All these questions relate to location and become a delicate factor in assessing these stories, sketched as they are from hinterland, Hindi speaking, caste conscious political India. There is a visceral quality about the narration, an underlying layer of earthiness appropriate to stories being told by a son of the soil novelist. And yet it is Sir Mark Tully writing. And that shows too. He was knighted in 2002. But then in 2005 he also received the Padma Bhushan, India’s third highest civilian award. In case you are in any doubt about his redoubtable India connections, he lets you know in the ‘Introduction’ how he has his hand on India’s pulse, from the durbars in Delhi to the dust bowls of the Indian hinterland. The present volume emerges from Tully’s years spent in India, but not as a “book of portraits of people I had known as a journalist”. Since he had not kept notes, for he “lived by the day, not thinking of the future,” and he was urged to get out that one more book he had within him, he decided to go back to the short story format after a hiatus of twenty years. Tully confesses, “All these stories could, I believe, have occurred in Purvanchal (Eastern Uttar Pradesh),” adding that while most characters are drawn from imagination, one or two are based on actual people he knew. Reading these stories, one is often compelled to disbelieve him, so real many of his heroes and heroines seem.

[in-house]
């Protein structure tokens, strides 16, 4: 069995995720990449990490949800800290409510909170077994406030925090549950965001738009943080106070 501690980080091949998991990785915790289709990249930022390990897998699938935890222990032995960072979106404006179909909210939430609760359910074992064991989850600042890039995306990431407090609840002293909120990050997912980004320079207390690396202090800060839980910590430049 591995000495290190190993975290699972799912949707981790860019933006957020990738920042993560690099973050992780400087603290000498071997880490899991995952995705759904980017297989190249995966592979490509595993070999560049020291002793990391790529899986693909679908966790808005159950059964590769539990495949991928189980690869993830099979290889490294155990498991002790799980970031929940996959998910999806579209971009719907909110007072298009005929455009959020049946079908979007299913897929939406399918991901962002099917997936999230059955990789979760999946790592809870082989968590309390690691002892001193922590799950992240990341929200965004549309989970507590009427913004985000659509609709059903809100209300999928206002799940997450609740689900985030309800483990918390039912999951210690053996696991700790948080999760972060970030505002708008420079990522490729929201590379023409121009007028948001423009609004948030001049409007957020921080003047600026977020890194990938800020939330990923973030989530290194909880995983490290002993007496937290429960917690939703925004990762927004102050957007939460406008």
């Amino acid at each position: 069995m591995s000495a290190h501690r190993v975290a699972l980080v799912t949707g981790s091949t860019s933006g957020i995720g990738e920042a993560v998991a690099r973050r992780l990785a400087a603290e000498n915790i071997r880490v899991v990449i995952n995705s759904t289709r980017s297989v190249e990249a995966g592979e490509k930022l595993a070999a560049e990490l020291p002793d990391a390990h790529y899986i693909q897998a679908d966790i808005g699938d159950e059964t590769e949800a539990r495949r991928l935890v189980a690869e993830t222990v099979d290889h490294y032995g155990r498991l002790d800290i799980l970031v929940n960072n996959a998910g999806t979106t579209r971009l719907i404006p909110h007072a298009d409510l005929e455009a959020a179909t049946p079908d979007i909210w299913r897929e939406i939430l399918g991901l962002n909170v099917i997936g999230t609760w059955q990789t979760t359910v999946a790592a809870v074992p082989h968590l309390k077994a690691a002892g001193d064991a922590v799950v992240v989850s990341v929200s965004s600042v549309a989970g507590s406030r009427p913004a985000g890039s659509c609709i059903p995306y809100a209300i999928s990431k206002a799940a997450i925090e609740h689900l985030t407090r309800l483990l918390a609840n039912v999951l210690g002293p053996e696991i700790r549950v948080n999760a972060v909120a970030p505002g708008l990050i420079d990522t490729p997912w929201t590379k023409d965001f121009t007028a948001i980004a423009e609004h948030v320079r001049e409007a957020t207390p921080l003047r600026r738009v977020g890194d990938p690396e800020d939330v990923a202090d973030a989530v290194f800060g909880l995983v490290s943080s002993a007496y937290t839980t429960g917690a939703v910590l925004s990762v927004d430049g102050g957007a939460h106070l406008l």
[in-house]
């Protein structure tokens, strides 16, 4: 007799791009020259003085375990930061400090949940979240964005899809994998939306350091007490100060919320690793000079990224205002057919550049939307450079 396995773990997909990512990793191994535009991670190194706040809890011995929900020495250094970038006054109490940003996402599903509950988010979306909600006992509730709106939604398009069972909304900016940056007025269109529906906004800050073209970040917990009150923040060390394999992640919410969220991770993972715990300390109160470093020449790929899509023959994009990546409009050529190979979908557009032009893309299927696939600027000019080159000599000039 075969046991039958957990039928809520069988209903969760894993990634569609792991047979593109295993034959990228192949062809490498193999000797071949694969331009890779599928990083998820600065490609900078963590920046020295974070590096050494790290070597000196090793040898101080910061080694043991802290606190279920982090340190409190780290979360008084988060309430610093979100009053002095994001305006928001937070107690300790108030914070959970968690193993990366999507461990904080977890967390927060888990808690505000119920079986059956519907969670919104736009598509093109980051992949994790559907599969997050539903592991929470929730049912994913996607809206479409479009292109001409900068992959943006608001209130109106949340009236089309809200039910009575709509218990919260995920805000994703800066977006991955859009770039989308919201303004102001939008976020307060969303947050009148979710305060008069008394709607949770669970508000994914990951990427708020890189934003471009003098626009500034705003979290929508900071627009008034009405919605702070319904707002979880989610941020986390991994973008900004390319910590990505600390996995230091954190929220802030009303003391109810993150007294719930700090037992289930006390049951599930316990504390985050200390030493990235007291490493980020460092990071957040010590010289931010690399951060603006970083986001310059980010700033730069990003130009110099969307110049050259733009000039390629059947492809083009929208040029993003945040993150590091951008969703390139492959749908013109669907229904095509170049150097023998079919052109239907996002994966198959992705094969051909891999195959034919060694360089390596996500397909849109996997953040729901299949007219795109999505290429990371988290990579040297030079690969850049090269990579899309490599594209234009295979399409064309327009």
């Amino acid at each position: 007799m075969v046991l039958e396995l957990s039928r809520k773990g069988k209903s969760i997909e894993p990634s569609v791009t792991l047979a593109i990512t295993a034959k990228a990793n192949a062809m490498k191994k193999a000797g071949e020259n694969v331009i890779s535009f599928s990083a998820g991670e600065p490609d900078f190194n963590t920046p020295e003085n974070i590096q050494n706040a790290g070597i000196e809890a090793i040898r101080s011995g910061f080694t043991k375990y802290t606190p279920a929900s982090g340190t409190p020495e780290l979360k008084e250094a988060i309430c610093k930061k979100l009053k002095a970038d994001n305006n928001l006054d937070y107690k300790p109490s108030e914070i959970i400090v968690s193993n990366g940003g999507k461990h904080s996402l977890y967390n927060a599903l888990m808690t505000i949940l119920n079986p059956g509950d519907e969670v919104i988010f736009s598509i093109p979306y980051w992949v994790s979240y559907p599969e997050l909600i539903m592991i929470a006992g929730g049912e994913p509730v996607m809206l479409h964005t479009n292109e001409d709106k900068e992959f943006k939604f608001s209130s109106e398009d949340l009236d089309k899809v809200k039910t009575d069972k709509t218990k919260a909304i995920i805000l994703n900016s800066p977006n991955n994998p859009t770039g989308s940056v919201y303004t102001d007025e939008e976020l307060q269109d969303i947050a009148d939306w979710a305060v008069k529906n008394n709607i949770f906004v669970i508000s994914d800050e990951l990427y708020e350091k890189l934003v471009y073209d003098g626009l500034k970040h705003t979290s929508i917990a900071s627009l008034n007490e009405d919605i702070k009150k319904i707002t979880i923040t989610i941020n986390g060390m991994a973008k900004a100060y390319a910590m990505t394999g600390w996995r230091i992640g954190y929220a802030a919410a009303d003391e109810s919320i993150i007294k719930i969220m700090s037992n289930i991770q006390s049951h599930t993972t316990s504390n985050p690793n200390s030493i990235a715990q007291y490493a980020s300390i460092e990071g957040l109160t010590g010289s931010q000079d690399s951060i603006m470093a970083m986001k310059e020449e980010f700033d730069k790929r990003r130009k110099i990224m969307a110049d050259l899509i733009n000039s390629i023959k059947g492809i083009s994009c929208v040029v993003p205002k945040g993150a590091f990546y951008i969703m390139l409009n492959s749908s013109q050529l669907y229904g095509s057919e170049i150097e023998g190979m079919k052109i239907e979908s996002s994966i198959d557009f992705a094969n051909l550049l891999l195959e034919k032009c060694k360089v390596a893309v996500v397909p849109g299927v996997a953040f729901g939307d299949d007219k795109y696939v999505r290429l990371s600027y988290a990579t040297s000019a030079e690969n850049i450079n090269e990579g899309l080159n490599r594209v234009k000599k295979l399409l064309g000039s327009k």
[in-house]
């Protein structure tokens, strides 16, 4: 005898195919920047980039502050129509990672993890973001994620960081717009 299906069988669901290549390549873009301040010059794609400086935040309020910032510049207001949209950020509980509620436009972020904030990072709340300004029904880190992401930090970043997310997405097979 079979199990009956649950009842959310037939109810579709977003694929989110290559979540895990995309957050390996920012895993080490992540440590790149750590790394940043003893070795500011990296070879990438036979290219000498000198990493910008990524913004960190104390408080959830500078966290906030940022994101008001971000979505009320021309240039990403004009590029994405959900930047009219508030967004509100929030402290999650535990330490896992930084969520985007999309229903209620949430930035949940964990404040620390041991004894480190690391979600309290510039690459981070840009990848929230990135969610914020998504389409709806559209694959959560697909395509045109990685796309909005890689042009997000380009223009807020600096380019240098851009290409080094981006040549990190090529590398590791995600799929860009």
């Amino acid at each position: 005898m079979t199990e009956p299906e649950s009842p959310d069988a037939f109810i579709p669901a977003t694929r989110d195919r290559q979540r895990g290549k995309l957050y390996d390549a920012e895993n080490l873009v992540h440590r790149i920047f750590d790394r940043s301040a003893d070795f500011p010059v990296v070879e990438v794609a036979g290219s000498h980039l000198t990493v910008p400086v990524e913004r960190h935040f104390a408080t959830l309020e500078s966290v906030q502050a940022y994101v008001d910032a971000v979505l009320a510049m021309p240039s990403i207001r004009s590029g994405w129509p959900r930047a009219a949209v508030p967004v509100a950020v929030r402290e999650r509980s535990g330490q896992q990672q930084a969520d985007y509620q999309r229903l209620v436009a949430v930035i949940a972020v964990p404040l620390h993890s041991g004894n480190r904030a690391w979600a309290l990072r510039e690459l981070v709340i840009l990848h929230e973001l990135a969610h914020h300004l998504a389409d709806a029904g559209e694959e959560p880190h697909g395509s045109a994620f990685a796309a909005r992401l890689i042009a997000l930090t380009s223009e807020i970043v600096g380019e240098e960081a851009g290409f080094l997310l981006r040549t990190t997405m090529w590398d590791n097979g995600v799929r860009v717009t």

Tully draws sharp character portraits from the depths of India’s soul, dysfunctional, ridden with internecine conflicts, yet heroic and majestic, never compromising that which defines who they are. The stories get started with Budh Ram, the Dalit, whom “experience has taught he lacked the courage required for politics”. And yet he doggedly perseveres to fulfil his dream of building a temple for his community (up against the domination of higher caste communities in the village). In ‘Murder in Milanpur’, you meet the formidable and incorruptible sub-inspector Prem Lal, clearly dedicated to an idea of decency that fails to otherwise take root within his precincts. It is also a rather dramatic murder mystery, well unfolded. ‘Ploughman’s Lament’ takes Tully closest to his subject. You recognise this when you hear protagonist Tirathpal lament the loss of earlier farming practices to the convenience of the mechanised tractor, “Machines have no feelings, so how can they take pride in their work? My bullocks treat the land gently and take pride in their work. I know that.”